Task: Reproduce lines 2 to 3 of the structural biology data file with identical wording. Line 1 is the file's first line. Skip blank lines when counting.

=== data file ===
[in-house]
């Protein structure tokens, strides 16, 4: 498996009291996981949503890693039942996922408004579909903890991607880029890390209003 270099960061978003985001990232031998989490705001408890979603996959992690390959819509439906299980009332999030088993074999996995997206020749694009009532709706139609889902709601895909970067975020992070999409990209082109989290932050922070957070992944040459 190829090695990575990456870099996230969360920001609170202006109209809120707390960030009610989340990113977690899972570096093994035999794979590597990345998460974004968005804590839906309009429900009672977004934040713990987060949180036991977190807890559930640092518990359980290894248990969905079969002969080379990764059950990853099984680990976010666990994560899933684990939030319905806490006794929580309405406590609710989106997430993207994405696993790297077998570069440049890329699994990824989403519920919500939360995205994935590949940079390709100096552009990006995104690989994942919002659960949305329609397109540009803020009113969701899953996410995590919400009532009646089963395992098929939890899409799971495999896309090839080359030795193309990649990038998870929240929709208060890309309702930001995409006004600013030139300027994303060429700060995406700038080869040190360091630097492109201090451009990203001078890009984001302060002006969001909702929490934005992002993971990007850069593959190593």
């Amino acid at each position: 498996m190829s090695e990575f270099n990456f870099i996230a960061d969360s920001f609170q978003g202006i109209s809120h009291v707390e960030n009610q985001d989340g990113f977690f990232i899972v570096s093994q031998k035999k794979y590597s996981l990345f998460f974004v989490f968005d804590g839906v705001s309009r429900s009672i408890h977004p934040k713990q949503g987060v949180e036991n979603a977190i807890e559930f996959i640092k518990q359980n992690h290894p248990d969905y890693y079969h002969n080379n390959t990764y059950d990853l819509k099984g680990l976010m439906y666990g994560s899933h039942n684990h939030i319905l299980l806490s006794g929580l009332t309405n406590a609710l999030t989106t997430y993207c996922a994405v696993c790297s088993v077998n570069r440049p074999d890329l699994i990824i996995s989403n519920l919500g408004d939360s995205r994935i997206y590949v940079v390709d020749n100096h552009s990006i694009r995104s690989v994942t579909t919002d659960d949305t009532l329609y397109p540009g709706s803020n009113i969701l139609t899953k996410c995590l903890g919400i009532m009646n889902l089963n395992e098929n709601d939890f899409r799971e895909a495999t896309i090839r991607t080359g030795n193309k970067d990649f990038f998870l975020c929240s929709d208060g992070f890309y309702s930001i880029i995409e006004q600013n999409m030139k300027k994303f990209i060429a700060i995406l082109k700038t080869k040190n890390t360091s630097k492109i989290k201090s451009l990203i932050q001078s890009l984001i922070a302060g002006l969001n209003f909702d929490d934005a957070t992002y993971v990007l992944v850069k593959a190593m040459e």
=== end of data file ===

């Protein structure tokens, strides 16, 4: 498996009291996981949503890693039942996922408004579909903890991607880029890390209003 270099960061978003985001990232031998989490705001408890979603996959992690390959819509439906299980009332999030088993074999996995997206020749694009009532709706139609889902709601895909970067975020992070999409990209082109989290932050922070957070992944040459 190829090695990575990456870099996230969360920001609170202006109209809120707390960030009610989340990113977690899972570096093994035999794979590597990345998460974004968005804590839906309009429900009672977004934040713990987060949180036991977190807890559930640092518990359980290894248990969905079969002969080379990764059950990853099984680990976010666990994560899933684990939030319905806490006794929580309405406590609710989106997430993207994405696993790297077998570069440049890329699994990824989403519920919500939360995205994935590949940079390709100096552009990006995104690989994942919002659960949305329609397109540009803020009113969701899953996410995590919400009532009646089963395992098929939890899409799971495999896309090839080359030795193309990649990038998870929240929709208060890309309702930001995409006004600013030139300027994303060429700060995406700038080869040190360091630097492109201090451009990203001078890009984001302060002006969001909702929490934005992002993971990007850069593959190593």
């Amino acid at each position: 498996m190829s090695e990575f270099n990456f870099i996230a960061d969360s920001f609170q978003g202006i109209s809120h009291v707390e960030n009610q985001d989340g990113f977690f990232i899972v570096s093994q031998k035999k794979y590597s996981l990345f998460f974004v989490f968005d804590g839906v705001s309009r429900s009672i408890h977004p934040k713990q949503g987060v949180e036991n979603a977190i807890e559930f996959i640092k518990q359980n992690h290894p248990d969905y890693y079969h002969n080379n390959t990764y059950d990853l819509k099984g680990l976010m439906y666990g994560s899933h039942n684990h939030i319905l299980l806490s006794g929580l009332t309405n406590a609710l999030t989106t997430y993207c996922a994405v696993c790297s088993v077998n570069r440049p074999d890329l699994i990824i996995s989403n519920l919500g408004d939360s995205r994935i997206y590949v940079v390709d020749n100096h552009s990006i694009r995104s690989v994942t579909t919002d659960d949305t009532l329609y397109p540009g709706s803020n009113i969701l139609t899953k996410c995590l903890g919400i009532m009646n889902l089963n395992e098929n709601d939890f899409r799971e895909a495999t896309i090839r991607t080359g030795n193309k970067d990649f990038f998870l975020c929240s929709d208060g992070f890309y309702s930001i880029i995409e006004q600013n999409m030139k300027k994303f990209i060429a700060i995406l082109k700038t080869k040190n890390t360091s630097k492109i989290k201090s451009l990203i932050q001078s890009l984001i922070a302060g002006l969001n209003f909702d929490d934005a957070t992002y993971v990007l992944v850069k593959a190593m040459e």